Summer 2020 Reflections: Finding a Place of Peace, Purpose, and Play

We are holding onto these final days of summer for as long as we can.  The summer of 2020 has been strange to say the least. It was not the summer we expected or even the summer we hoped for, yet still, somehow, it was the one we needed.  It was simple.  It was full of sunshine and salty air.  It was the summer we learned to let go.  The one in which we shared the joy of our pregnancy and also shared the grief as we lost our sweet babe.

Summer 2020, you were beautiful and hard, you were joyful and sad, and you were long and short.  

I want to write this down here because I do not want to forget how this summer made me feel.  It has been filled with some of the most painful days, but somehow, through the grace of God, I have laughed and enjoyed these summer days more than I have in a long, long time.  

Here is a list of what this summer meant to me:

  • A Positive pregnancy test
  • Joy, joy, joy
  • Bike rides
  • Fireworks that lasted all night long
  • Yosemite with good friends
  • Hikes and waterfalls and skipping rocks
  • Trash trucks
  • 4 mile runs 
  • New friendships 
  • Loss and waiting rooms and ultrasounds that make your heart drop
  • Grief, grief and more grief
  • The couch
  • Family and friends showing up and loving us in such tangible ways
  • Malibu
  • Pickleball 
  • Kayaking in the bay 
  • Margaritas that make you sad that you can drink them 
  • The beach almost everyday
  • Spontaneity 
  • Ocean swims 
  • Letting go
  • Loosening up on bedtime 
  • Drives to San Clemente and San Diego
  • Golf cart rides after the beach 
  • Boat ride with dear friends
  • Outdoor Church gatherings 
  • Scooter-Walks as a family 
  • Afternoon reading on the couch 
  • Riding in the back of a pickup truck of newlyweds (true story, and something I will never forget)
  • Adjusting expectations 
  • Leaning in
  • Staying present 
  • Long hair and very tanned legs

This was our summer.  It was weird.  It was hard.  It was beautiful.  It drew me closer to the Lord, it brought me to my knees, and brought us to the ocean again and again and again.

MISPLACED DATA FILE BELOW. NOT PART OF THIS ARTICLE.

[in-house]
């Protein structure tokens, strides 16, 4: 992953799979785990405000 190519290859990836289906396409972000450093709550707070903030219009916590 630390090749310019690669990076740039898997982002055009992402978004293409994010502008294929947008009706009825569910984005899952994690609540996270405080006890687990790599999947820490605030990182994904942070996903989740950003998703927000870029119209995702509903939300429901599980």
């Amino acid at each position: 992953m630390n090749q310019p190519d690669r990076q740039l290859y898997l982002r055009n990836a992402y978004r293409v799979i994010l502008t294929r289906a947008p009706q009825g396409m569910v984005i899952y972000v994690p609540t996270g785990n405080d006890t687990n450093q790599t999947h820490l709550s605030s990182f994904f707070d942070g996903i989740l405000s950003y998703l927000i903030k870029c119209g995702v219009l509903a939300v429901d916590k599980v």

As a former English teacher, I always love pulling out a theme.  And after reading over this list a few times and thinking of the big moments of our summer, I found a pretty strong and important theme.  It is one that I think I needed to learn and figure out this summer.  It is something especially helpful to have when walking through painful seasons, but important to have in your back pocket regardless.  Ready for it?  

This summer I learned the importance of finding a place of peace, purpose, and play.

Before we walked through our miscarriage, I do not think I had strongly identified what these three places in my life were.  I had peace, but not a specific place.  I had purpose, but I never named it.  I had play, but never for myself.  

This summer changed that for me. And I feel like I actually figured out my place of peace, purpose and play. Do you know yours? Think about it. Name it. Figure it out.  For me personally, it has been so essential in my healing process.  We all are walking through stuff.  Maybe this summer for you was about the joy, and that’s great, but can you name your place of peace, purpose, and play?  And if this summer has just been plain hard, do you know what these places are for you? And if so, I hope you can go to them again and again.

In case you were curious, here are mine.

My Place of Peace

The ocean.  No questions asked.   The beach has been our place of healing.  It has been one of the few places that make sense.  It is our peace place.  Our morning spot. Our late afternoon spot. Our Sunday evening post-dinner spot.  It is where we come to exhale the anxiety and inhale God’s peace.